I cannot think of any real minuses, to be honest. Just a few recommendations:
- Eating: Don’t go out for dinner too late outside of the capital. When you go later than 7.30 pm, you’re really pushing it. I have seen people being turned away because the kitchen finished all the food. Also, dining alone is something the Koreans are not accustomed to. Foreigners get away with it, of course, but locals (women especially) going out for a meal without company will be seen as some kind of social outcasts. That also means that some of the local specialties are meant to be shared. Like the traditional barbecue, or multi-course set menus in some restaurants. They may tell you that they are not able to prepare such menu for one, which is of course utter bullshit, because if they can cater for three, they can very well cater for one, they just don’t know how.
- Jjimjilbang etiquette: don’t stare at others, don’t shout and tie your hair (not really my problem). Some very traditional places may have problems with tattoos on display (not so strict as in Japan though).
- Four seasons. You can see everything. Sakuras blossoming in spring, leaves turning red in autumn; you can enjoy hot summer and you can ski in winter.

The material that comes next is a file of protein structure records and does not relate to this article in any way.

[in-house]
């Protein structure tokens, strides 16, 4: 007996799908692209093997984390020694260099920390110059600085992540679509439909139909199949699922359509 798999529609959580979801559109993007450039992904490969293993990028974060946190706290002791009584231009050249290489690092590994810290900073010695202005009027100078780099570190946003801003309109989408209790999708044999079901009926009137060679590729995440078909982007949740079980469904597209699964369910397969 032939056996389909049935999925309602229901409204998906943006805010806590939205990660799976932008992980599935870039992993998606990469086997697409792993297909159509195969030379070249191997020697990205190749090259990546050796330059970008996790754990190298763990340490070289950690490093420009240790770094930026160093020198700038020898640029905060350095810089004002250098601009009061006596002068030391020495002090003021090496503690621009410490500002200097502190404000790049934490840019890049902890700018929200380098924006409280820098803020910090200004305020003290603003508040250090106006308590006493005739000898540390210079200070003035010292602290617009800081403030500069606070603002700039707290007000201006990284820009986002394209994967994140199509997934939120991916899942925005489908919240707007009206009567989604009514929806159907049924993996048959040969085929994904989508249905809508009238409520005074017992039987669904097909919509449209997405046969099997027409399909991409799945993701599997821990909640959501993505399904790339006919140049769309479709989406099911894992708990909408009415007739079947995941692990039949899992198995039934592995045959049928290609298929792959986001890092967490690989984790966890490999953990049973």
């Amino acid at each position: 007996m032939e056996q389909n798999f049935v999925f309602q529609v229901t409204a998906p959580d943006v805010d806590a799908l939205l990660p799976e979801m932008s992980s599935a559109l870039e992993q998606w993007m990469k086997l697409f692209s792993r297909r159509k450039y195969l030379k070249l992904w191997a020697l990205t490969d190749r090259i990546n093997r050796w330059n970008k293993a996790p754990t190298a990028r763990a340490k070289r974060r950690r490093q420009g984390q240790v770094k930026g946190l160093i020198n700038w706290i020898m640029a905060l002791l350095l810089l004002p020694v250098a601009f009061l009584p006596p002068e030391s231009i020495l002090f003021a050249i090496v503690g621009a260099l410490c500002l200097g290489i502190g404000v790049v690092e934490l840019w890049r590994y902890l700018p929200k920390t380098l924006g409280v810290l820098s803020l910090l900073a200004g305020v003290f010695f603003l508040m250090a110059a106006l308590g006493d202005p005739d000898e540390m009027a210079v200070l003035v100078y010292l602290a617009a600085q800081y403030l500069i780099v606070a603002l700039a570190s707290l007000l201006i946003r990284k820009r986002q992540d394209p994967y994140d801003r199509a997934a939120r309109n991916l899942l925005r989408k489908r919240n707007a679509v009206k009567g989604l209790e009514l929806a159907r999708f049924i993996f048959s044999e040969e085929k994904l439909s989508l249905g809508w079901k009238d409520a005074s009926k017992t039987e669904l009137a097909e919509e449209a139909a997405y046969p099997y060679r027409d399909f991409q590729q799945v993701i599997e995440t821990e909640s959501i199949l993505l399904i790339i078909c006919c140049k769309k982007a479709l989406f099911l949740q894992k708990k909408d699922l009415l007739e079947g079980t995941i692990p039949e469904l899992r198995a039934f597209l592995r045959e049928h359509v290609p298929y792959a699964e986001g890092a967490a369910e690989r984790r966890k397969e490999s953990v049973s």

- The landscape. Again, sandy beaches, high mountains, lush forests, rural countryside, hi-tech cities. Anything you crave for.
- The food. Arguably the best food I’ve had so far in Asia. Spicy, but not too much, fresh, healthy. And the best thing: the sides come for free (although sometimes they can be silkworm larvae).
- The people. Like the in China, English is not widely spoken away from the capital, BUT, unlike the Chinese, the locals are very nice and will always try to help you, even if they don’t understand a word of what you are saying. In fact Koreans are very endearing, generous, welcoming, curious about foreigners and keen to show you their culture, if you are interested.
For your convenience, 15 days in South Korea (Please note that by then I had no interest in rushing through the country in search of seeing everything. I picked fewer places (following the advice of the locals) and chose to see them properly in a relaxed way. I am also more interested in nature than in big cities, but some people may enjoy spending more time in Busan, for example. Also, whatever your plans in South Korea are, count an extra week if you want to visit Jeju Island – or so I’ve been told).
D1-4: Seoul (of which day four in the DMZ)
D5-6: Seoraksan National Park
D15: transfer to Incheon and out of the country